Counseling & Psychological Services

For Faculty & Staff

Location
The Wellness Center
Winans Hall
201 Mullica Hill Rd.
Glassboro, NJ 08028
Phone: 856-256-4333
Fax: 856-256-4427

Office Hours
8:00am to 6:00pm
Monday, Tuesday, Thursday

8:00am to 8:00pm Wednesday

8:00am to 4:00 pm
Friday

Emergencies During Office Hours
Visit the Wellness Center and ask to speak with someone immediately

After Hours Emergencies
Call Public Safety at
256-4911 and ask for Counselor on Call


Keeping Appointments
We ask that you please contact the Wellness Center in advance to cancel appointments you are unable to attend, so that the appointment might be made available for another student.

Information for Men & Boys

Anorexia Nervosa in Males
Anorexia nervosa is a severe, life-threatening disorder in which the individual refuses to maintain a minimally normal body weight, is intensely afraid of gaining weight, and exhibits a significant distortion in the perception of the shape or size of his body, as well as dissatisfaction with his body shape and size.


Behavioral Characteristics:

  • Excessive dieting, fasting, restricted diet
  • Food rituals
  • Preoccupation with body building, weight lifting, or muscle toning
  • Compulsive exercise
  • Difficulty eating with others, lying about eating
  • Frequently weighing self
  • Preoccupation with food
  • Focus on certain body parts; e.g., buttocks, thighs, stomach
  • Disgust with body size or shape
  • Distortion of body size; i.e., feels fat even though others tell him he is already very thin

Emotional and Mental Characteristics:

  • Intense fear of becoming fat or gaining weight
  • Depression
  • Social isolation
  • Strong need to be in control
  • Rigid, inflexible thinking, “all or nothing”
  • Decreased interest in sex or fears around sex
  • Possible conflict over gender identity or sexual orientation
  • Low sense of self worth -- uses weight as a measure of worth
  • Difficulty expressing feelings
  • Perfectionistic -- strives to be the neatest, thinnest, smartest, etc.
  • Difficulty thinking clearly or concentrating
  • Irritability, denial -- believes others are overreacting to his low weight or caloric restriction
  • Insomnia

Physical Characteristics:

  • Low body weight (15% or more below what is expected for age, height, activity level)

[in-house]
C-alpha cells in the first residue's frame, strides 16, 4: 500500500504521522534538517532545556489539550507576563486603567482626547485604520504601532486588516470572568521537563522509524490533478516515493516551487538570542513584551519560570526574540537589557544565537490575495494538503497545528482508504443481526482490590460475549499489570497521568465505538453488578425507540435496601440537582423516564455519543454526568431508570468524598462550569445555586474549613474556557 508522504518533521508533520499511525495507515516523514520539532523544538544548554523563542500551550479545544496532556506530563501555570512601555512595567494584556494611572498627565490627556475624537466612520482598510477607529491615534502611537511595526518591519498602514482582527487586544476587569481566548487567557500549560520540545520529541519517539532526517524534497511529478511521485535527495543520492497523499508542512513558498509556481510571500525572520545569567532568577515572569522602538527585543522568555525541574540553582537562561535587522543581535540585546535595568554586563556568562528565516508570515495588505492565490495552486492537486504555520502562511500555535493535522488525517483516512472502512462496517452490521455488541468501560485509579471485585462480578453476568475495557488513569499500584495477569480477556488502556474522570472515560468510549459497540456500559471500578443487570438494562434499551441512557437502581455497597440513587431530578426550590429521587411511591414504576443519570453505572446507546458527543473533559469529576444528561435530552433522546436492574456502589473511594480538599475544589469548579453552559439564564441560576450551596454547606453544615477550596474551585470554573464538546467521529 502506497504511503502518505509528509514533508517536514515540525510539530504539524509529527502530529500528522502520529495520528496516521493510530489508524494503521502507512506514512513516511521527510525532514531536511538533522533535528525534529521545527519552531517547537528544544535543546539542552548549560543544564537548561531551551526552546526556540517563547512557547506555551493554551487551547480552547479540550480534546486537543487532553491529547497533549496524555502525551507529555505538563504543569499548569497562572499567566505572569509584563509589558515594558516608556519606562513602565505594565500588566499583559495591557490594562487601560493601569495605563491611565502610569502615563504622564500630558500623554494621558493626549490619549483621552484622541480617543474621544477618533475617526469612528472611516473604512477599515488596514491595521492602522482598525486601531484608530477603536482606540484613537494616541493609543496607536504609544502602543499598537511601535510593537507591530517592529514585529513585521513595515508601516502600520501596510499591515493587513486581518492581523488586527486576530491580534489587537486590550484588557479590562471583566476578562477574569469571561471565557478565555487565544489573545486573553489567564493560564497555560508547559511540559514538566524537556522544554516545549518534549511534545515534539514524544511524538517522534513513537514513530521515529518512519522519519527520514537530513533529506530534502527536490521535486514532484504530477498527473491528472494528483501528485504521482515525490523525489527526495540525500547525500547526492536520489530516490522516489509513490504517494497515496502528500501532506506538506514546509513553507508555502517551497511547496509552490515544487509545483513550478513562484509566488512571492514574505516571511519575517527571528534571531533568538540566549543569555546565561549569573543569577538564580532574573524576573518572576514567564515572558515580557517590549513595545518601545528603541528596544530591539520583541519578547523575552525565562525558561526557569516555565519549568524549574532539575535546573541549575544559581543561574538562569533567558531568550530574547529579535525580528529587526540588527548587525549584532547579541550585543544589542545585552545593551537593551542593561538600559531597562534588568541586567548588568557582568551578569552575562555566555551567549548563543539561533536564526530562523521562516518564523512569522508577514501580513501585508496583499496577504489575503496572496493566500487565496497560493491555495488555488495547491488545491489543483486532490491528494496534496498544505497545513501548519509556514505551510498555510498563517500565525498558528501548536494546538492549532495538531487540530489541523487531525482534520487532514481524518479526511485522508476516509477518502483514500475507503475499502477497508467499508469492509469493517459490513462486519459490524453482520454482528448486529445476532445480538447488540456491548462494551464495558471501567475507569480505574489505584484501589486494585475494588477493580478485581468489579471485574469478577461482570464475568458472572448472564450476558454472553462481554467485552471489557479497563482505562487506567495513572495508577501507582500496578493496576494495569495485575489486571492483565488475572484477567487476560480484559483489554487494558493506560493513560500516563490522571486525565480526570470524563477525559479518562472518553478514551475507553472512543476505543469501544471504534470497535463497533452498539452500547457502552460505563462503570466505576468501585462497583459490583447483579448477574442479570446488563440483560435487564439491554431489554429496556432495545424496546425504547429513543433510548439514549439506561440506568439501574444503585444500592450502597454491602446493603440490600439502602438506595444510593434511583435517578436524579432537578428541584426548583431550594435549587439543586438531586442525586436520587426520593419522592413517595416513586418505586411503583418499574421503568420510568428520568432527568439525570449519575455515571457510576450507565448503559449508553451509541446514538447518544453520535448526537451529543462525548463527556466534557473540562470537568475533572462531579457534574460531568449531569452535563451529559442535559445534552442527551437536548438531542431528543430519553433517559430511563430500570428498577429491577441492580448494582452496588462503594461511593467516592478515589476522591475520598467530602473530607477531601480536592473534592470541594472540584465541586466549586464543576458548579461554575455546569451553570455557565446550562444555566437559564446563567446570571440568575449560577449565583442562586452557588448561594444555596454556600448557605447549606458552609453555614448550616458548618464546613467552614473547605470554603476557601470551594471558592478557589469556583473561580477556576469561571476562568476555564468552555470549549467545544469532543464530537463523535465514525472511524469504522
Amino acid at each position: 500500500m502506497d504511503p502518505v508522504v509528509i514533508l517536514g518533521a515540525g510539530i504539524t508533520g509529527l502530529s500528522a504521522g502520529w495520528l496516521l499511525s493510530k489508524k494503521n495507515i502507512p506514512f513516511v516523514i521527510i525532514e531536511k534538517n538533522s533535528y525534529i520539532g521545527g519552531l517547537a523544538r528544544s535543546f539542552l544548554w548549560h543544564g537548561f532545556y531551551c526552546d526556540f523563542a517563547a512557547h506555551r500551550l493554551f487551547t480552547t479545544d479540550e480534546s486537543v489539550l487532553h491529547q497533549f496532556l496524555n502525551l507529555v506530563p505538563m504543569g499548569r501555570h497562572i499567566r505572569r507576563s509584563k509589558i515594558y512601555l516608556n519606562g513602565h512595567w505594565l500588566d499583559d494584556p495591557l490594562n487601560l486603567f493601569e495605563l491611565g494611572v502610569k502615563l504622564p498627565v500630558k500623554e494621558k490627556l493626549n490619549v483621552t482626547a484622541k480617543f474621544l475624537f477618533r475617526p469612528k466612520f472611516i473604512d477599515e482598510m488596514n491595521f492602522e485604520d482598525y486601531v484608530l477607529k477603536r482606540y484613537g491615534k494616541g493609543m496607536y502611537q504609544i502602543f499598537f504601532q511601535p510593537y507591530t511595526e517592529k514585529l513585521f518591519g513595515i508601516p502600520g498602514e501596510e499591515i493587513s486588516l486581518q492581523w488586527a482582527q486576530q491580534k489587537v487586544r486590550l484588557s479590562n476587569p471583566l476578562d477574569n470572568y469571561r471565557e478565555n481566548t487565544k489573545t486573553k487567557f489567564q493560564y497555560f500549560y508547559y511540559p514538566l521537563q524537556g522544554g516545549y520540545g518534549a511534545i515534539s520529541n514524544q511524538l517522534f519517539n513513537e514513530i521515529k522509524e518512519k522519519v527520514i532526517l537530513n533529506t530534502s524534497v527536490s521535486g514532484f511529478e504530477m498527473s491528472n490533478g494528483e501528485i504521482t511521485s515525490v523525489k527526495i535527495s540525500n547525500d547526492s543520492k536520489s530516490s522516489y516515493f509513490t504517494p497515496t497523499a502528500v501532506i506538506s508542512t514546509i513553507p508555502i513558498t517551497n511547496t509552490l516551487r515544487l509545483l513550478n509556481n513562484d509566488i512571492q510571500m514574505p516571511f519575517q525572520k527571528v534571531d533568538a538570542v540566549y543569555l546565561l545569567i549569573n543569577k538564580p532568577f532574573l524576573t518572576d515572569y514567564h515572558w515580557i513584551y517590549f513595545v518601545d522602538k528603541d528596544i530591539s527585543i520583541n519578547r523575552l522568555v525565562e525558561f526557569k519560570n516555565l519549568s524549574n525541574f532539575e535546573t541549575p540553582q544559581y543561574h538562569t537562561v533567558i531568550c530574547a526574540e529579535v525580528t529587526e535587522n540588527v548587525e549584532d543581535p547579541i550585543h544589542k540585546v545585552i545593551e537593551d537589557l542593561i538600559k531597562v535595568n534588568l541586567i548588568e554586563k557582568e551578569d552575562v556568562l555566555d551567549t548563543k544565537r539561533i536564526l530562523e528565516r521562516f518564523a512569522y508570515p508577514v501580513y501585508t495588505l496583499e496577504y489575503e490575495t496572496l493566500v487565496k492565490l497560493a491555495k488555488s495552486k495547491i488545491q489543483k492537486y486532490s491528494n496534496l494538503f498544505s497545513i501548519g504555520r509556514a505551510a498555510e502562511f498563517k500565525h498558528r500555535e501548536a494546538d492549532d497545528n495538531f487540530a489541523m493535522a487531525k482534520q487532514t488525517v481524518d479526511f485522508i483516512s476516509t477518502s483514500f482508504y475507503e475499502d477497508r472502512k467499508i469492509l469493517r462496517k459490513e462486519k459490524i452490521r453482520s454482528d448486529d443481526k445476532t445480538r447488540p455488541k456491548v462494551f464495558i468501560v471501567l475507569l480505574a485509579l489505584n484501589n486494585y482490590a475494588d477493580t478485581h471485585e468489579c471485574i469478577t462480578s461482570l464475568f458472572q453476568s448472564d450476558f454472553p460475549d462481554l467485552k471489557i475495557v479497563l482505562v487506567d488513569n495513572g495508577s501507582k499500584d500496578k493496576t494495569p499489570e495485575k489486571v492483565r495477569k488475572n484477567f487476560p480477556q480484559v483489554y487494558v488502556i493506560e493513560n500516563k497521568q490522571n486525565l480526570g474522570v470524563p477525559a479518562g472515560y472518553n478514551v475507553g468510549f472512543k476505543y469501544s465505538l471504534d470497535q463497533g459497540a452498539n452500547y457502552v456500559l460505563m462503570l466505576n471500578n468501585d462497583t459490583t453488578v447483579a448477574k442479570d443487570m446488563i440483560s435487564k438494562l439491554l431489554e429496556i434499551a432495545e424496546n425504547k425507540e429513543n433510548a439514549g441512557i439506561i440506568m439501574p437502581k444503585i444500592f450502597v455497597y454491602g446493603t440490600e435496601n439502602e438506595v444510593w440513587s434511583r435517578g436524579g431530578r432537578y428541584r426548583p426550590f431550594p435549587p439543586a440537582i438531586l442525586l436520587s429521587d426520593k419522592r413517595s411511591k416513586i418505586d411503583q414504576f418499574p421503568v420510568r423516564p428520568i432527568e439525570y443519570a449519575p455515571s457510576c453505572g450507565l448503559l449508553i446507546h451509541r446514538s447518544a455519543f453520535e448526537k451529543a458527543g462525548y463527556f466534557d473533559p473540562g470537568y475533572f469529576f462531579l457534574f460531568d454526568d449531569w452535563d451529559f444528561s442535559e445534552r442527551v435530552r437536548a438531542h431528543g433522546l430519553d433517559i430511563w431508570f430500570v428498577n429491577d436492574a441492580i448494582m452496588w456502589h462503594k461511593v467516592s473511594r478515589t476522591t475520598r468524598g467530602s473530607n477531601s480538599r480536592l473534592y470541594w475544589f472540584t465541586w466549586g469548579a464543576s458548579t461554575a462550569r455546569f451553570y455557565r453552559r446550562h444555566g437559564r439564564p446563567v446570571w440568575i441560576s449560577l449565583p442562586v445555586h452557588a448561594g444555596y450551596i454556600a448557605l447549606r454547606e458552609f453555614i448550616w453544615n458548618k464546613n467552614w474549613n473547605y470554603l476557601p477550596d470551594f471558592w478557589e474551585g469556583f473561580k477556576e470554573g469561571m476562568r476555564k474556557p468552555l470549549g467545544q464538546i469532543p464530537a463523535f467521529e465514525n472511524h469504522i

• Lack of energy, fatigue
  • Muscular weakness
  • Decreased balance, unsteady gait
  • Lowered body temperature, blood pressure, pulse rate
  • Tingling in hands and feet
  • Thinning hair or hair loss
  • Lanugo (downy growth of body hair)
  • Heart arrhythmia
  • Lowered testosterone levels

Binge Eating Disorders in Males

Binge eating disorder is a severe, life-threatening disorder characterized by recurrent episodes of compulsive overeating or binge eating. In binge eating disorder, the purging to prevent weight gain that is characteristic of bulimia nervosa is absent.

Behavioral Characteristics:

  • Recurrent episodes of binge eating
  • Eating much more rapidly than normal
  • A sense of lack of control over eating during binge episodes
  • Eating large amounts of food when not feeling physically hungry
  • Hoarding food
  • Hiding food and eating in secret; e.g., eating alone or in the car, hiding wrappers
  • Eating until feeling uncomfortably full
  • Eating throughout the day with no planned mealtimes

Emotional and Mental Characteristics:

  •  Feelings of disgust, guilt, or depression during and after overeating
  • Binge eating often triggered by uncomfortable feelings such as anger, anxiety, or shame
  • Binge eating used as a means of relieving tension, or to “numb” feelings
  • Rigid, inflexible “all or nothing” thinking
  • Strong need to be in control
  • Difficulty expressing feelings and needs
  • Perfectionistic
  • Works hard to please others
  • Avoids conflict, tries to “keep the peace”
  • Disgust about body size, often teased about their body while growing up
  • Feelings of worthlessness
  • Social isolation
  • Depression
  • Moodiness and irritability

Physical Characteristics:

  • Heart and blood pressure problems
  • Joint problems
  • Abnormal blood-sugar levels
  • Fatigue
  • Difficulty walking or engaging in physical activities

Bulimia Nervosa in Males

Bulimia nervosa is a severe, life-threatening disorder characterized by recurrent episodes of binge eating
followed by self-induced vomiting or other purging methods (e.g., laxatives, diuretics, excessive exercise,
fasting) to prevent weight gain. An individual struggling with bulimia is intensely afraid of gaining weight and
exhibits persistent dissatisfaction with his body and appearance, as well as a significant distortion in the
perception of the size or shape of his body.

Behavioral Characteristics:


  • Recurrent episodes of binge eating: eating an amount of food that is definitely larger than most people would eat during a similar period of time and under similar circumstances